What Happens To Tesla’s Old Electric Car Batteries?

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Buy a Tesla and you’ll be saving the environment—that’s the story we’re being told. But how realistic is that really? Is the Tesla truly that green? The results from Devonshire Research Group might surprise you.

Devonshire, which specializes in valuing tech companies, recently dug into the data and concluded that Tesla’s environmental benefits are exaggerated. Tesla—like all electric vehicles—still creates pollution and carbon emissions in other, less obvious ways.

A Tesla doesn’t need gas, but depending on how your local grid operates, it might still get its energy from burning carbon. Of course, that changes if your local grid operates heavily on renewable solar and wind energy. And let’s not forget the energy it takes to produce a gallon of gasoline. When you factor that in, “an electric car like the Model S has almost four times lower CO2 per mile than an equivalent gas-powered car,” one Tesla spokesperson says, according to Wired.

That math may be in favor of electric vehicles, but what happens when you consider the materials used to construct them? Teslas are full of high-performing metals. The lithium in the vehicle’s batteries makes it light and conductive, and there are other metals distributed throughout the car. Those metals typically come from environmentally destructive mines—the case for all electric cars (and solar panels for that matter). Rare metals require moving a lot more earth to obtain—and mining has hidden emissions like carbon dioxide.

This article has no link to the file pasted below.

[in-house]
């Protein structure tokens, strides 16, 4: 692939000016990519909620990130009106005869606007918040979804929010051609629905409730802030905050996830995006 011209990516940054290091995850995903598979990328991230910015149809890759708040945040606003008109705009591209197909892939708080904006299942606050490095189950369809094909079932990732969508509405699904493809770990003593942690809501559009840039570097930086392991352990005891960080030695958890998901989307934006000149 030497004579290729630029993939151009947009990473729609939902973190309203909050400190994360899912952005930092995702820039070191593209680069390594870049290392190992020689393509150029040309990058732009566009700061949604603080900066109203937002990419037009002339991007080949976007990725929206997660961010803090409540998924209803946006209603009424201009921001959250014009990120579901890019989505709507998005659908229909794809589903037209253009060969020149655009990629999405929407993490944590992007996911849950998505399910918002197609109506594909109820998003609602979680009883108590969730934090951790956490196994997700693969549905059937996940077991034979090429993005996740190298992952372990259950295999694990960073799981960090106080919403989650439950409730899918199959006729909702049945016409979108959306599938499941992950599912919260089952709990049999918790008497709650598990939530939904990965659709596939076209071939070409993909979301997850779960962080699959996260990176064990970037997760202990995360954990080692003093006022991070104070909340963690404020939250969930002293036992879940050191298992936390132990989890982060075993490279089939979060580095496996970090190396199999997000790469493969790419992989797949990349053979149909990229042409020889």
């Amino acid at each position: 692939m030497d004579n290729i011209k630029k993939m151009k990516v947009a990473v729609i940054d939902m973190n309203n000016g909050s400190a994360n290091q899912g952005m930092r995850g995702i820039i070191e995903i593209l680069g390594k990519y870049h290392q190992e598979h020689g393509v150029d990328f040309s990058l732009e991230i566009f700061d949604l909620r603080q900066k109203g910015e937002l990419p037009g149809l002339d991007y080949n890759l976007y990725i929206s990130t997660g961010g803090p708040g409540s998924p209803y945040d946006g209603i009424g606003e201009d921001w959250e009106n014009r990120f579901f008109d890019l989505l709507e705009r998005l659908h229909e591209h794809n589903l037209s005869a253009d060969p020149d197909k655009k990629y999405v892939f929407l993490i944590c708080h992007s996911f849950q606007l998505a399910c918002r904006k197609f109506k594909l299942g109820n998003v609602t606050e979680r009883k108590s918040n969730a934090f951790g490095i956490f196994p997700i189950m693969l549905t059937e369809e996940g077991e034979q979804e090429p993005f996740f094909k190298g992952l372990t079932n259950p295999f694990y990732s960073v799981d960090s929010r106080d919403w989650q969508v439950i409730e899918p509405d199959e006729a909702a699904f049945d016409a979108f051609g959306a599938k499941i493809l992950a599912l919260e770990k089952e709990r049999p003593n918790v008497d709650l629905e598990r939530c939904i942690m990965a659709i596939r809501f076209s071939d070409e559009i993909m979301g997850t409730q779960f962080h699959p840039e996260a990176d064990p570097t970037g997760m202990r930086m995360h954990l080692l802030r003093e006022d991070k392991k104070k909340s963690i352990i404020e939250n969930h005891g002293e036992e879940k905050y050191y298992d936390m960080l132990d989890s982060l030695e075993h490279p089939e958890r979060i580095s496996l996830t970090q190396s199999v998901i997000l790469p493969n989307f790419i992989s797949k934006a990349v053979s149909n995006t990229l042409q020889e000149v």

When it comes to manufacturing an electric vehicle, more carbon emissions are generated than building a conventional car, the Union of Concerned Scientists found.

There’s little question that scientists would still come out in favor of electric vehicles; over the course of its life, EVs generate half the emissions of a conventional car. But what about after that ‘lifetime” is over?

Fortunately, your Tesla will never end up in the landfill. Battery recyclers are piloting new technology to recover a lot of the materials in their batteries. With the size of a Tesla battery, some creative solutions are needed to find efficient and cost-effective recycling processes. At present, only a few companies specialize in recycling lithium batteries.

The more batteries are out there, the easier they will become to recycle—they can be used for energy storage, for example. And Tesla already recycles battery packs returned to it.

The bottom line? The Tesla is better for the environment than a conventional car, but it’s important that we take our thinking a step forward and consider the impacts of the products we’re making.

Source: Wired, Tree Hugger

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